The fees that fire companies charge for their services are usually covered by homeowners' and other general liability insurance policies. Most policies will reimburse fire companies up to $500 per emergency call, and volunteer companies often limit bills to that amount.
Still, choosing to charge is rarely an easy decision for fire departments. Many companies consider it contrary to their volunteer ethos.
"Some of us think it's the greatest thing in the world; some of us think it's the end of the volunteer service," Brenner said.
His fire company chose not to bill because "some of our members felt pretty strongly there was a moral problem with it. You're telling everybody you're volunteers, and then you're going to turn around and send a bill."
Chiefs at other companies look at it differently. When municipalities do not contribute enough and donations are down, billing is one of the only options left, chiefs said.
"Volunteers are more than willing to get up in the middle of the night to do things people wouldn't imagine - for free. They don't ask for benefits, they don't ask for a pat on the back. All we're asking for is a minimal amount of money to keep us doing a good-quality job," said Christopher Burns, chief of the Geistown Volunteer Fire Company in Cambria County.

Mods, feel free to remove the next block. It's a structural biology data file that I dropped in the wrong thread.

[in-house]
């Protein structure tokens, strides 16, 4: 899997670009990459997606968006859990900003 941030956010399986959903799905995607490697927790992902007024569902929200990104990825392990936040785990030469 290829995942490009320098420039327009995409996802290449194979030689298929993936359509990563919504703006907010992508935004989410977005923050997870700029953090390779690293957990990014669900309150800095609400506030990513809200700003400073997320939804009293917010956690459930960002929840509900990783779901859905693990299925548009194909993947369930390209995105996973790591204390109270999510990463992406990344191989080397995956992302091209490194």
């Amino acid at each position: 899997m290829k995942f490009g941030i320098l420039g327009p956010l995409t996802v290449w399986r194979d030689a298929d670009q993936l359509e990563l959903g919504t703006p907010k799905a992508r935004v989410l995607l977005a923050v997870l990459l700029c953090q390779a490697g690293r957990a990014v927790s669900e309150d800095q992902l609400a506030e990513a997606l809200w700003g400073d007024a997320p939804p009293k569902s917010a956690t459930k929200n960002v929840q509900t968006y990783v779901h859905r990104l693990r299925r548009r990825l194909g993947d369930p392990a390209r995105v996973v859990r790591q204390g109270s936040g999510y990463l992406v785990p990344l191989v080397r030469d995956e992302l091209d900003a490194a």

Because there are no formal statewide or, in most cases, countywide billing guidelines, fire companies are approaching the practice in a variety of ways. Some bill directly after dealing with the flames; others ask for the check later. Some pursue property owners if insurance companies refuse to pay; others drop the claim. But no companies, chiefs and experts said, will deny fire protection to people who have refused to pay past fees.
As the practice grows, standards are starting to emerge. At least one firm, Fire Inc. of Bridgeville, Pa., has been formed to act as a professional billing service for fire departments.
"As a company, we've more than doubled, almost tripled, our business in the last year," said Fire Inc. President Brian Higbee.